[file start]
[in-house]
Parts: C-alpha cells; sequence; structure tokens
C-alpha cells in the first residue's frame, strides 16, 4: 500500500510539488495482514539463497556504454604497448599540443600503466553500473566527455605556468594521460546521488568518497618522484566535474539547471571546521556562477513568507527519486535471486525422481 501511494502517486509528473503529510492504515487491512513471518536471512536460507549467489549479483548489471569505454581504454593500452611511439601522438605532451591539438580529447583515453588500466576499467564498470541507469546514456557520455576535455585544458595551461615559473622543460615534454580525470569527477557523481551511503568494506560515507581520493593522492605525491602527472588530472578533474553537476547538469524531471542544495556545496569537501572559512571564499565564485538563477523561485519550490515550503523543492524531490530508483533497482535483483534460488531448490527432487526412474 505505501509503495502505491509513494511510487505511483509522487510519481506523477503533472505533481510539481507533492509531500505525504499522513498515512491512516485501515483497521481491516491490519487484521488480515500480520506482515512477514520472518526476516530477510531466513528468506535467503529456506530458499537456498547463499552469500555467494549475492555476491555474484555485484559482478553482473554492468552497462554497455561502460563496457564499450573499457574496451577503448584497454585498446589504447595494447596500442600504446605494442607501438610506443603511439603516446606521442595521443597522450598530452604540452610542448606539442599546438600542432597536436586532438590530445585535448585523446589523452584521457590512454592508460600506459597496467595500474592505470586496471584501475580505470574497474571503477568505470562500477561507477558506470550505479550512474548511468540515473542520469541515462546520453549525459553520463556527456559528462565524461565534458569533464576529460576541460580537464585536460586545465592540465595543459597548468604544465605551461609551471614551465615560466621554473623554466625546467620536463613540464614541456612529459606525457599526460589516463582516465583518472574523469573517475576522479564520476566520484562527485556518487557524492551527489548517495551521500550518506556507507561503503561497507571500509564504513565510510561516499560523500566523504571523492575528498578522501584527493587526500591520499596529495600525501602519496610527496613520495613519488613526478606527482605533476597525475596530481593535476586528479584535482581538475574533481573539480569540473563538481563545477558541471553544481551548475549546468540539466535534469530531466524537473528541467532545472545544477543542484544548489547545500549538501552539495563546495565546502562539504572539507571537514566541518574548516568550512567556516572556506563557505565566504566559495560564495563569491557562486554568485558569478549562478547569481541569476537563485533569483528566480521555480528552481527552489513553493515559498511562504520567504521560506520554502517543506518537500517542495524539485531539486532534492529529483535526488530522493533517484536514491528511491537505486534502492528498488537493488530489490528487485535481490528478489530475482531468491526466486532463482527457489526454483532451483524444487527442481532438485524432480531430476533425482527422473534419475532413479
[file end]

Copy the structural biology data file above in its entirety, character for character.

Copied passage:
[in-house]
Parts: C-alpha cells; sequence; structure tokens
C-alpha cells in the first residue's frame, strides 16, 4: 500500500510539488495482514539463497556504454604497448599540443600503466553500473566527455605556468594521460546521488568518497618522484566535474539547471571546521556562477513568507527519486535471486525422481 501511494502517486509528473503529510492504515487491512513471518536471512536460507549467489549479483548489471569505454581504454593500452611511439601522438605532451591539438580529447583515453588500466576499467564498470541507469546514456557520455576535455585544458595551461615559473622543460615534454580525470569527477557523481551511503568494506560515507581520493593522492605525491602527472588530472578533474553537476547538469524531471542544495556545496569537501572559512571564499565564485538563477523561485519550490515550503523543492524531490530508483533497482535483483534460488531448490527432487526412474 505505501509503495502505491509513494511510487505511483509522487510519481506523477503533472505533481510539481507533492509531500505525504499522513498515512491512516485501515483497521481491516491490519487484521488480515500480520506482515512477514520472518526476516530477510531466513528468506535467503529456506530458499537456498547463499552469500555467494549475492555476491555474484555485484559482478553482473554492468552497462554497455561502460563496457564499450573499457574496451577503448584497454585498446589504447595494447596500442600504446605494442607501438610506443603511439603516446606521442595521443597522450598530452604540452610542448606539442599546438600542432597536436586532438590530445585535448585523446589523452584521457590512454592508460600506459597496467595500474592505470586496471584501475580505470574497474571503477568505470562500477561507477558506470550505479550512474548511468540515473542520469541515462546520453549525459553520463556527456559528462565524461565534458569533464576529460576541460580537464585536460586545465592540465595543459597548468604544465605551461609551471614551465615560466621554473623554466625546467620536463613540464614541456612529459606525457599526460589516463582516465583518472574523469573517475576522479564520476566520484562527485556518487557524492551527489548517495551521500550518506556507507561503503561497507571500509564504513565510510561516499560523500566523504571523492575528498578522501584527493587526500591520499596529495600525501602519496610527496613520495613519488613526478606527482605533476597525475596530481593535476586528479584535482581538475574533481573539480569540473563538481563545477558541471553544481551548475549546468540539466535534469530531466524537473528541467532545472545544477543542484544548489547545500549538501552539495563546495565546502562539504572539507571537514566541518574548516568550512567556516572556506563557505565566504566559495560564495563569491557562486554568485558569478549562478547569481541569476537563485533569483528566480521555480528552481527552489513553493515559498511562504520567504521560506520554502517543506518537500517542495524539485531539486532534492529529483535526488530522493533517484536514491528511491537505486534502492528498488537493488530489490528487485535481490528478489530475482531468491526466486532463482527457489526454483532451483524444487527442481532438485524432480531430476533425482527422473534419475532413479